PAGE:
Burgess Falls State Park, Sparta
Categories: State Parks, Nature & Parks
Burgess Falls State Park is a state park and state natural area in Putnam County and White County, Tennessee, located in the southeastern United States. The park is situated around a steep gorge in which the Falling Water River drops 250ft in elevation in less than a mile, culminating in a 136ft cataract waterfall.The Burgess Falls State Natural Area, which covers 350acre, is managed by the Tennessee Department of Environment and Conservation.GeographyThe Falling Water River rises near the base of the Cumberland Plateau in eastern Putnam County and winds its way across the Highland Rim to its mouth along the Center Hill Lake impoundment of the Caney Fork, which is located in an area where the Highland Rim drops off into the Central Basin. The Burgess Falls State Natural Area comprises the section of the river just above its mouth, where the river drops from roughly 900ft atop the Highland Rim to just over 600ft at Center Hill Lake.Over time, the Falling Water River's rapids have cut a deep gorge just above its mouth. The river drops to the Central Basin in a series of cascades and waterfalls, each gaining in size and intensity as the river approaches Center Hill Lake. At the Falling Water Cascades, located just downstream from the old Burgess Falls Dam, the river gradually spills over a 10ft embankment of rocks. Almost immediately downstream from the Cascades, the river drops another 30ft at Little Falls. Beyond Little Falls, where the river briefly bends to the north, is an 80ft cascade known as Middle Falls. Downstream from Middle Falls, where the river bends westward again, is the 136ft Burgess Falls. The distance between Falling Water Cascades and Burgess Falls is less than a mile. Burgess Falls spills into a large limestone gorge enclosed by sheer walls 100– high. The Falling Water River enters Center Hill Lake downstream from Burgess Falls.Use our Sparta travel itinerary planner to visit Burgess Falls State Park on your trip to Sparta, and learn what else travelers and our writers recommend seeing nearby.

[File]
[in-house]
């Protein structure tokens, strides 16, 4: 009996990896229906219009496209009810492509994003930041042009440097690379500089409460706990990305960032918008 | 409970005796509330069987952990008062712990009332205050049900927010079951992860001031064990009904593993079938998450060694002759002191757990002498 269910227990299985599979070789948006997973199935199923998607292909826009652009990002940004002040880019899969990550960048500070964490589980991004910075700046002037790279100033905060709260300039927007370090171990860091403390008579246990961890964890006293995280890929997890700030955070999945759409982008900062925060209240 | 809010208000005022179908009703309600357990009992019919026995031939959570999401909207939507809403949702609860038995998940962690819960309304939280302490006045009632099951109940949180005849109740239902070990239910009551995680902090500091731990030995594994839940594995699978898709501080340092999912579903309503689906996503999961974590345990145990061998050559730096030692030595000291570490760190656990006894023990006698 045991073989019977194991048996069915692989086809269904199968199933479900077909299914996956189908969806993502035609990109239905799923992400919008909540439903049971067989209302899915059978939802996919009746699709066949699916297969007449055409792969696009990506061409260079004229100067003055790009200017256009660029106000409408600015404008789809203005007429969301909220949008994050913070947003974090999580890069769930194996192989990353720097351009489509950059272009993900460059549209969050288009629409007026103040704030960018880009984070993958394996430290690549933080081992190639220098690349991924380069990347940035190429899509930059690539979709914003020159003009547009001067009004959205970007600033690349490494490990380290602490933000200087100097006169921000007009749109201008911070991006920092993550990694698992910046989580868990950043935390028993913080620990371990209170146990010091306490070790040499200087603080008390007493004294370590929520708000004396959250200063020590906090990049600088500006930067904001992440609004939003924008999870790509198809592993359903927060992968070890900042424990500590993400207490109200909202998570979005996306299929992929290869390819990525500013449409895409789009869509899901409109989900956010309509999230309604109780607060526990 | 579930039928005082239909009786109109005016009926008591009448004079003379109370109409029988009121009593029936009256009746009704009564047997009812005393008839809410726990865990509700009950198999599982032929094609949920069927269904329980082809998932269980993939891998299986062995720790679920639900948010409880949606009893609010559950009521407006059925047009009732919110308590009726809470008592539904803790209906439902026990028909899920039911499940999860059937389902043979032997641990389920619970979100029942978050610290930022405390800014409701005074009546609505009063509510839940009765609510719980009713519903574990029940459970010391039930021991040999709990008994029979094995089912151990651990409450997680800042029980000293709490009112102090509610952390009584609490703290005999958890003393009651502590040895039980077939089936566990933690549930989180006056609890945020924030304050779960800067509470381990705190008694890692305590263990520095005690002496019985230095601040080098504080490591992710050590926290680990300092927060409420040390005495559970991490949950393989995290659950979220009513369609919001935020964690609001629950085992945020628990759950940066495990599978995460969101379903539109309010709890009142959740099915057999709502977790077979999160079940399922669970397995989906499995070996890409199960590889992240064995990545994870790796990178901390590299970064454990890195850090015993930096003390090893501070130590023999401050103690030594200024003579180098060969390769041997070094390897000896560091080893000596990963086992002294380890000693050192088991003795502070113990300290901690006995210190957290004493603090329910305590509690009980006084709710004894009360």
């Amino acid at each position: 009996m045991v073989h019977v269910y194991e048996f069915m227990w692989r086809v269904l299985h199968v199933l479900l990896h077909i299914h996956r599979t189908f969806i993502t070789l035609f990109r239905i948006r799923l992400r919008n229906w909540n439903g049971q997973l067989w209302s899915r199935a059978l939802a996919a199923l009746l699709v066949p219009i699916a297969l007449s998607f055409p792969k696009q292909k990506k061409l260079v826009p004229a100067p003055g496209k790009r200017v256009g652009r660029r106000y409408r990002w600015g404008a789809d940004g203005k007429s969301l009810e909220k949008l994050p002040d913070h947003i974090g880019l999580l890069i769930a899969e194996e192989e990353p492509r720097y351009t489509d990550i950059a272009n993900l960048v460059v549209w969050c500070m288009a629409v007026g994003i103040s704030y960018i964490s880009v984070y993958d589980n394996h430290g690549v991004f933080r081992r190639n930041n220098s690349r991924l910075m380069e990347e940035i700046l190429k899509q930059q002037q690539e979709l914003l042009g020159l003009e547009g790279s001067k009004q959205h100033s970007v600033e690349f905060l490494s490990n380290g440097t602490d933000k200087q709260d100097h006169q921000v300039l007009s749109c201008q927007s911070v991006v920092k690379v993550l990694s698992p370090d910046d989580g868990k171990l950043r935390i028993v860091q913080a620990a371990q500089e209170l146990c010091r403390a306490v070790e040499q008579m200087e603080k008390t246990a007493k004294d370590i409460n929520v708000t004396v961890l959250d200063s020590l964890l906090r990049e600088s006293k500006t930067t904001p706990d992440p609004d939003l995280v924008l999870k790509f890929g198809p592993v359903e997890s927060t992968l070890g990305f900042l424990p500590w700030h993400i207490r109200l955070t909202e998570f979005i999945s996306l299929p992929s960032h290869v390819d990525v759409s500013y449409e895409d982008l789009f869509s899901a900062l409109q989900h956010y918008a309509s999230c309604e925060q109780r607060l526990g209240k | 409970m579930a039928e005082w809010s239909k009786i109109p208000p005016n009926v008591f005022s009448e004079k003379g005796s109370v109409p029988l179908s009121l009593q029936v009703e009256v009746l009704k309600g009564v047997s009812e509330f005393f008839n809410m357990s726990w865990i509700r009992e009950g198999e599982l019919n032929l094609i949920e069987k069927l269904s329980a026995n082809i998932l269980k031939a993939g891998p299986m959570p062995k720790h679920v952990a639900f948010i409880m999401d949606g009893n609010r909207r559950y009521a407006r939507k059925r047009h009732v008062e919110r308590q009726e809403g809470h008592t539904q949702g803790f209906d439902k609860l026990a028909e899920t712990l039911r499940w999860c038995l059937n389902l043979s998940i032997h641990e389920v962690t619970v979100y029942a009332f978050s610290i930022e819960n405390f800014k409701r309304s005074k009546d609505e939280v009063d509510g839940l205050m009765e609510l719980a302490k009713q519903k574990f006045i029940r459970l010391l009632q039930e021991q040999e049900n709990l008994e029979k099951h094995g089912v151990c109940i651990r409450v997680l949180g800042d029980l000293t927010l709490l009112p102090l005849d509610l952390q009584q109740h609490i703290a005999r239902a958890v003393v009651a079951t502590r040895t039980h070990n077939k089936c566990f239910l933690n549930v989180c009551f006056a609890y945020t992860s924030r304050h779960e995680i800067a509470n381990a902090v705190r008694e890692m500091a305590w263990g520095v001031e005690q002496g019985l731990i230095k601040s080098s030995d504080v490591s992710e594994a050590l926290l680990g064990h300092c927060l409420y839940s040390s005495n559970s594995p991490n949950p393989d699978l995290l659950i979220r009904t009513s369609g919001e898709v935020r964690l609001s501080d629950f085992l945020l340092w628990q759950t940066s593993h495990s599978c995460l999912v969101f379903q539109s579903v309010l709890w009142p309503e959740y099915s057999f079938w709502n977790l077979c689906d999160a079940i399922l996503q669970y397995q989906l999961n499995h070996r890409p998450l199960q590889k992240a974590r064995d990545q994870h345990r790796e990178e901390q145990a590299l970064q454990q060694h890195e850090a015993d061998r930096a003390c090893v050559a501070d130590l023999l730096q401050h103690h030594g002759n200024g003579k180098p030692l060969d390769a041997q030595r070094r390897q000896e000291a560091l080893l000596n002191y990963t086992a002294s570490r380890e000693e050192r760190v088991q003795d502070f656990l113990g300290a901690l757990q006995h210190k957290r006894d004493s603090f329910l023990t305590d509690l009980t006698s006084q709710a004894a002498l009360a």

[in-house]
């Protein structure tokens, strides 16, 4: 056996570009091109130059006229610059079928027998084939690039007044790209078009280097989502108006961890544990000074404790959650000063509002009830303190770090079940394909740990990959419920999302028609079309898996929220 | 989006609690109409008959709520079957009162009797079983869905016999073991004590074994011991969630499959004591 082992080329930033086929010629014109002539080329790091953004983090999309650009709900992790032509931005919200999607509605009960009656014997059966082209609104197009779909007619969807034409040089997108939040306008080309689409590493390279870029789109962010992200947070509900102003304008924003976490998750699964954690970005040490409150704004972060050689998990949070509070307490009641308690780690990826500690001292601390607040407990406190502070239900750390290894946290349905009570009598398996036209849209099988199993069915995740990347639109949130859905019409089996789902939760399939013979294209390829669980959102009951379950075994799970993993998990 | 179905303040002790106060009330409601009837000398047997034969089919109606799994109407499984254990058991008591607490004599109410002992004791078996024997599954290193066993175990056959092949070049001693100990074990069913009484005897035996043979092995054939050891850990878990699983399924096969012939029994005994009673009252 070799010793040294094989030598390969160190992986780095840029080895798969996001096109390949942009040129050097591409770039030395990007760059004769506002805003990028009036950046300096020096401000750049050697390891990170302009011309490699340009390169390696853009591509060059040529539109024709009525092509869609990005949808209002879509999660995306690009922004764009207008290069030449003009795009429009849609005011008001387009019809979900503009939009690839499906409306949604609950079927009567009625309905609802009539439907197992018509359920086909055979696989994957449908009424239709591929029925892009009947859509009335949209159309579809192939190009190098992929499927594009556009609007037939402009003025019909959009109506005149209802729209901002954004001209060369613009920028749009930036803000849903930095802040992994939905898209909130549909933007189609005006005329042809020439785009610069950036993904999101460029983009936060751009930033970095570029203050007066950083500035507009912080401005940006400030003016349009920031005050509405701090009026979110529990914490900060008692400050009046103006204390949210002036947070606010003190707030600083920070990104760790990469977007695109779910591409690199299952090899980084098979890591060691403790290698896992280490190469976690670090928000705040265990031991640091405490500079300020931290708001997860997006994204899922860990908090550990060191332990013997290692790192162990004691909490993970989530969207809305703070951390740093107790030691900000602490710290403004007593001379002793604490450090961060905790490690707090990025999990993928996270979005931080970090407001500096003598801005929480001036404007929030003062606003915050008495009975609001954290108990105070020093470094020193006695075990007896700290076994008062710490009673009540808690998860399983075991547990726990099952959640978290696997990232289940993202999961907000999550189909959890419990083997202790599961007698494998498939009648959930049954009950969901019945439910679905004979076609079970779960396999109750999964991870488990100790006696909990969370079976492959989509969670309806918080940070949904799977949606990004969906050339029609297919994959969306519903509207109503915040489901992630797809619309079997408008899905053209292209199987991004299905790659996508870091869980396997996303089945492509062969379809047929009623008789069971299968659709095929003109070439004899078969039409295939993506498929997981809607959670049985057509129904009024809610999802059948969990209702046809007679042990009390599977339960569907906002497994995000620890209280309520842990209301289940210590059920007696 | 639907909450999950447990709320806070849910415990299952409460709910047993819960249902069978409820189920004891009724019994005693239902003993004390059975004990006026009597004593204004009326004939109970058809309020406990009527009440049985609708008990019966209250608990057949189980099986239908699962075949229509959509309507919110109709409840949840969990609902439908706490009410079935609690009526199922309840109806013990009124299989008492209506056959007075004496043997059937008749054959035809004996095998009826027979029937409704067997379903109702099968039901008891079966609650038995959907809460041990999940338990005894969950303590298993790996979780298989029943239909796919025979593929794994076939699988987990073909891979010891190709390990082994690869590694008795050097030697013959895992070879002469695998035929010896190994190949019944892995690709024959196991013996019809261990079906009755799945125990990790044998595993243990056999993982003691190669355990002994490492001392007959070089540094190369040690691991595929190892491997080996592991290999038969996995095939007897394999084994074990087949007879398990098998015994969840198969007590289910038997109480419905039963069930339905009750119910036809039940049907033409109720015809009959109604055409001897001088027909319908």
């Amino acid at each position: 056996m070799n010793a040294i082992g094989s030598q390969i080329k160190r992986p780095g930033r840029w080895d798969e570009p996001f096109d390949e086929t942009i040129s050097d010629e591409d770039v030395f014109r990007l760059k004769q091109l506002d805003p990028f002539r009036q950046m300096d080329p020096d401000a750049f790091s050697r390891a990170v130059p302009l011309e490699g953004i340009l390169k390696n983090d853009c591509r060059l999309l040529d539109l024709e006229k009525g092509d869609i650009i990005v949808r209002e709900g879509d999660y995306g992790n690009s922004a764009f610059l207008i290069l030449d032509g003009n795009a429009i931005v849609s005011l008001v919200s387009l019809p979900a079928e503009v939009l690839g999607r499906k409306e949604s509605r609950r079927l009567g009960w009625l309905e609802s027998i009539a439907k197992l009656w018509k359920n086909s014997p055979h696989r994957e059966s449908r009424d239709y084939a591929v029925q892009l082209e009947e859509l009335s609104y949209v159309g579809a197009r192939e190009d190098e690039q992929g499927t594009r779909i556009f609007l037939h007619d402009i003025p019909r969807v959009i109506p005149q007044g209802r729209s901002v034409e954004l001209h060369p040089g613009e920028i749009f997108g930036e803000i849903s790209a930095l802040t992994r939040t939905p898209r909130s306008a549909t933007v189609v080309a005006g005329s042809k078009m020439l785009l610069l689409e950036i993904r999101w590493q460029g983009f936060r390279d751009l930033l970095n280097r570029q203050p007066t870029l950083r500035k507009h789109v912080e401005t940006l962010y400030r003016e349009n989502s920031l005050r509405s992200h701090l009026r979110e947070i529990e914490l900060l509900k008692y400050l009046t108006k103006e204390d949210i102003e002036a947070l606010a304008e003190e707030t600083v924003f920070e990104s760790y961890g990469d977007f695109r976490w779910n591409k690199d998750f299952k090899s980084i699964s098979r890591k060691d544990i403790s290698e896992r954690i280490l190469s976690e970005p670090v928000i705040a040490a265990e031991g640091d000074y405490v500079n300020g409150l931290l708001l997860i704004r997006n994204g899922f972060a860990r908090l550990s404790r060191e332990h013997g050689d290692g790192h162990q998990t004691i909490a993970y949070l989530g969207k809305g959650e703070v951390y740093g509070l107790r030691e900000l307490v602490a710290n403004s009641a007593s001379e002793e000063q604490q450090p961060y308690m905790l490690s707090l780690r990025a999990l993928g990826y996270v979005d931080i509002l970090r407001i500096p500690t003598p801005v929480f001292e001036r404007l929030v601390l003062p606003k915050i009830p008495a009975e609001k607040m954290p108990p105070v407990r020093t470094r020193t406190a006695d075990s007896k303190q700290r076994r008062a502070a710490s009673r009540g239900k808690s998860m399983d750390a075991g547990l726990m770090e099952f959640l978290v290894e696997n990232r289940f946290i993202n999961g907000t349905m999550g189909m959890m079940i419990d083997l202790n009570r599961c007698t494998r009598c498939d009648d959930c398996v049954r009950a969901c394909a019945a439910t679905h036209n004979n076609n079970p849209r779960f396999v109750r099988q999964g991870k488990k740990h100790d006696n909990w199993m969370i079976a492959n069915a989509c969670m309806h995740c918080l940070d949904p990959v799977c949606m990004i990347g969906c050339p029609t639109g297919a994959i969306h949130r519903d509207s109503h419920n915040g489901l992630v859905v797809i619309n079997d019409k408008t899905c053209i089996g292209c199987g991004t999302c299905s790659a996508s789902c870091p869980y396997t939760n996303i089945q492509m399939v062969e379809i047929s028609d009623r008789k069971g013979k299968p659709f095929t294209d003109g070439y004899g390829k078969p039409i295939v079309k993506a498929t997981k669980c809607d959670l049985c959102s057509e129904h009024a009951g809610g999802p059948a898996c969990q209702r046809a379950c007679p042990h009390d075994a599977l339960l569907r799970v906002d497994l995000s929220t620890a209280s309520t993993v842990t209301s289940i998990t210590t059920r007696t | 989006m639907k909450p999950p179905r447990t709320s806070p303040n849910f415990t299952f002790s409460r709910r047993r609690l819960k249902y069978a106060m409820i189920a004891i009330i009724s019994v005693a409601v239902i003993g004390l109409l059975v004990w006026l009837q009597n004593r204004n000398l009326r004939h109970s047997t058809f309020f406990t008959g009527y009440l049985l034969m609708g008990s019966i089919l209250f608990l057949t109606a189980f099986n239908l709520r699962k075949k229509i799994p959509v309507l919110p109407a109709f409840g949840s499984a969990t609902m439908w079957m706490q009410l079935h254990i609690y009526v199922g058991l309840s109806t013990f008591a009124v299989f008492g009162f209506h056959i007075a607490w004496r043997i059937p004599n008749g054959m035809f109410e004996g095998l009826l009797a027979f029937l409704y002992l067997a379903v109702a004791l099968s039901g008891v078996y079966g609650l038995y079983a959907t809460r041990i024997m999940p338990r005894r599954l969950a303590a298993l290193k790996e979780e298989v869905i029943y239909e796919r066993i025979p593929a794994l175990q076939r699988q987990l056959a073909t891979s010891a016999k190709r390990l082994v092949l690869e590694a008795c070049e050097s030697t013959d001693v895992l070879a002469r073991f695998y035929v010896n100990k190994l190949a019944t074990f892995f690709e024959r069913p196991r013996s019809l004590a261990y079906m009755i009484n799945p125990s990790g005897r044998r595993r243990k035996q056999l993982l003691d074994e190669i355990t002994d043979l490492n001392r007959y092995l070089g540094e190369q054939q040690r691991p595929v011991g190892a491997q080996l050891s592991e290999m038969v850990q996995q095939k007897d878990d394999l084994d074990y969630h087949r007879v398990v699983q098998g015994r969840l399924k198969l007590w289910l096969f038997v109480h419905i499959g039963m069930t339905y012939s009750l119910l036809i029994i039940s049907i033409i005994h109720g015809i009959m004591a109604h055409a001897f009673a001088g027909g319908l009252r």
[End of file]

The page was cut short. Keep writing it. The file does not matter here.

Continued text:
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The Big Burgess Falls are probably the most spectacular in the Spring when the water flow is at its highest. I visited the Falls on September 30, 2016. The Falls were worth the 100 mile trip from home... read more »
Take the "strenuous" (not really) path to the falls and take the service road back. Worth the trip. Be sure to go the other way to see the old dam.
This state park is beautiful. The sign says that the lower part of the trail is closed, but don't let that hold you back. The portion that is open is beautiful and work the hike. You can see the fall ... read more »
Great state park with gorgeous falls. An easy trail takes you about a mile to the main viewing point with great views along the way. Nice facilities to use before/after your hike with a playground for the kids to play.
Enjoyed the falls they are beautiful! Nice viewing areas. Ran in to a park ranger while at one lookout point she was very nice! We wish that they still had the staircases to get to the base, but still worth the stop!
Burgess Falls is one of the most awesome waterfalls I've ever had the pleasure of viewing. I've been going out there for hikes for the past 6 years and dearly love this park. It's a great place to recharge your energy with so much natural beauty and great hiking trails.
Peaceful. Serene. Clean. Family Friendly. Nature at it's Best.
Raymond V. Murphey photography
Very friendly staff, very knowledgeable of the area, a great walk to the falls, all of the falls in between are beautiful, really can't say enough about this place, a great spot to get away from reality and the mundane.
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